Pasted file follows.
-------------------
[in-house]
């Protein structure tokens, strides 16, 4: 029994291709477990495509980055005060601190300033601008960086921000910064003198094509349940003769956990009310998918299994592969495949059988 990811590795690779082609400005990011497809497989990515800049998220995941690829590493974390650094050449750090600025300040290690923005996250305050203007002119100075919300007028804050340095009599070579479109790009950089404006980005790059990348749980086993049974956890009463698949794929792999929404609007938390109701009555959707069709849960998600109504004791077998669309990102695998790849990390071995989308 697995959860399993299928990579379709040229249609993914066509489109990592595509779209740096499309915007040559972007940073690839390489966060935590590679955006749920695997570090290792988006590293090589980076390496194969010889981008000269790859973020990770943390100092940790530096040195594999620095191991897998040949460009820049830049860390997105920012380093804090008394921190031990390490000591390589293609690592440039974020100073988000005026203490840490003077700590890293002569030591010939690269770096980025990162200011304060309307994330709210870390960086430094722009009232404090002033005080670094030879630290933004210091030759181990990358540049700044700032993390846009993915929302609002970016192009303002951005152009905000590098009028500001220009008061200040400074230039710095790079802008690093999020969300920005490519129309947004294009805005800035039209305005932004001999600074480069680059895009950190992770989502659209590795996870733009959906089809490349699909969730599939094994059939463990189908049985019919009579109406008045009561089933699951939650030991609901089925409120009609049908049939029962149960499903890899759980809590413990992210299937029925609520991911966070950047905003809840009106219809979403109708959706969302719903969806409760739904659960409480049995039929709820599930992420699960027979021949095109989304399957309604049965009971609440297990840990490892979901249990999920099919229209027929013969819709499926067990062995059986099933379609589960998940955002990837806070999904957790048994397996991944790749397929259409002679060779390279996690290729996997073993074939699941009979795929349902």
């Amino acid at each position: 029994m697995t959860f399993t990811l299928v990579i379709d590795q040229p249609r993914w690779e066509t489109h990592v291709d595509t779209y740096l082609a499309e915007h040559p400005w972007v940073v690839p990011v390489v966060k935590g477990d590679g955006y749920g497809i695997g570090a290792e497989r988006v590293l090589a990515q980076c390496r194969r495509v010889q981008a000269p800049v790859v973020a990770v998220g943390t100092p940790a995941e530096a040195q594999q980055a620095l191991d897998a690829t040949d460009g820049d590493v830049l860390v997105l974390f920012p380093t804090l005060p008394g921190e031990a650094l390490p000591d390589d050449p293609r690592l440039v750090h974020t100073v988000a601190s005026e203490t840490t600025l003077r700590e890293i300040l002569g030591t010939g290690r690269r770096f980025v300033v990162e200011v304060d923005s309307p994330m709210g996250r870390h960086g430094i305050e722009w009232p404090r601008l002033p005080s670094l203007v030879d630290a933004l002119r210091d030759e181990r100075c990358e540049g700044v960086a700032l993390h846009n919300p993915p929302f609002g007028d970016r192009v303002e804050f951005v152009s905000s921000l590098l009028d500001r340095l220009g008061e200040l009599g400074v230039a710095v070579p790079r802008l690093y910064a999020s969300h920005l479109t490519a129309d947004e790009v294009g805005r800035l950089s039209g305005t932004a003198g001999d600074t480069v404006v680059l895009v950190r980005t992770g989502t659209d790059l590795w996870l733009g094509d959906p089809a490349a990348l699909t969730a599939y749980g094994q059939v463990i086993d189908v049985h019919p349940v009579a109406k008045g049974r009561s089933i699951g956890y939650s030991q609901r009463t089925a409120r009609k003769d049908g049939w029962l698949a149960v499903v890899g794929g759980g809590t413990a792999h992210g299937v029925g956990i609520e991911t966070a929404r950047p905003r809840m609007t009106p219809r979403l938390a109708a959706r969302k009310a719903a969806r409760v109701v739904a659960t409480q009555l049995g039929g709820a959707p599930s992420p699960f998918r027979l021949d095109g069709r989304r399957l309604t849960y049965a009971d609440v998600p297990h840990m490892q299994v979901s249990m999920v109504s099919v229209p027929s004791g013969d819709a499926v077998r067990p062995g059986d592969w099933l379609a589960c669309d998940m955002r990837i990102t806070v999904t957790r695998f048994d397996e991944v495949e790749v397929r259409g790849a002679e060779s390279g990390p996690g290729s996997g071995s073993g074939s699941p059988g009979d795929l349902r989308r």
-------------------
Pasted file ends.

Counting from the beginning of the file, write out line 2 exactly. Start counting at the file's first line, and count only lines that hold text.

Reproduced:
């Protein structure tokens, strides 16, 4: 029994291709477990495509980055005060601190300033601008960086921000910064003198094509349940003769956990009310998918299994592969495949059988 990811590795690779082609400005990011497809497989990515800049998220995941690829590493974390650094050449750090600025300040290690923005996250305050203007002119100075919300007028804050340095009599070579479109790009950089404006980005790059990348749980086993049974956890009463698949794929792999929404609007938390109701009555959707069709849960998600109504004791077998669309990102695998790849990390071995989308 697995959860399993299928990579379709040229249609993914066509489109990592595509779209740096499309915007040559972007940073690839390489966060935590590679955006749920695997570090290792988006590293090589980076390496194969010889981008000269790859973020990770943390100092940790530096040195594999620095191991897998040949460009820049830049860390997105920012380093804090008394921190031990390490000591390589293609690592440039974020100073988000005026203490840490003077700590890293002569030591010939690269770096980025990162200011304060309307994330709210870390960086430094722009009232404090002033005080670094030879630290933004210091030759181990990358540049700044700032993390846009993915929302609002970016192009303002951005152009905000590098009028500001220009008061200040400074230039710095790079802008690093999020969300920005490519129309947004294009805005800035039209305005932004001999600074480069680059895009950190992770989502659209590795996870733009959906089809490349699909969730599939094994059939463990189908049985019919009579109406008045009561089933699951939650030991609901089925409120009609049908049939029962149960499903890899759980809590413990992210299937029925609520991911966070950047905003809840009106219809979403109708959706969302719903969806409760739904659960409480049995039929709820599930992420699960027979021949095109989304399957309604049965009971609440297990840990490892979901249990999920099919229209027929013969819709499926067990062995059986099933379609589960998940955002990837806070999904957790048994397996991944790749397929259409002679060779390279996690290729996997073993074939699941009979795929349902």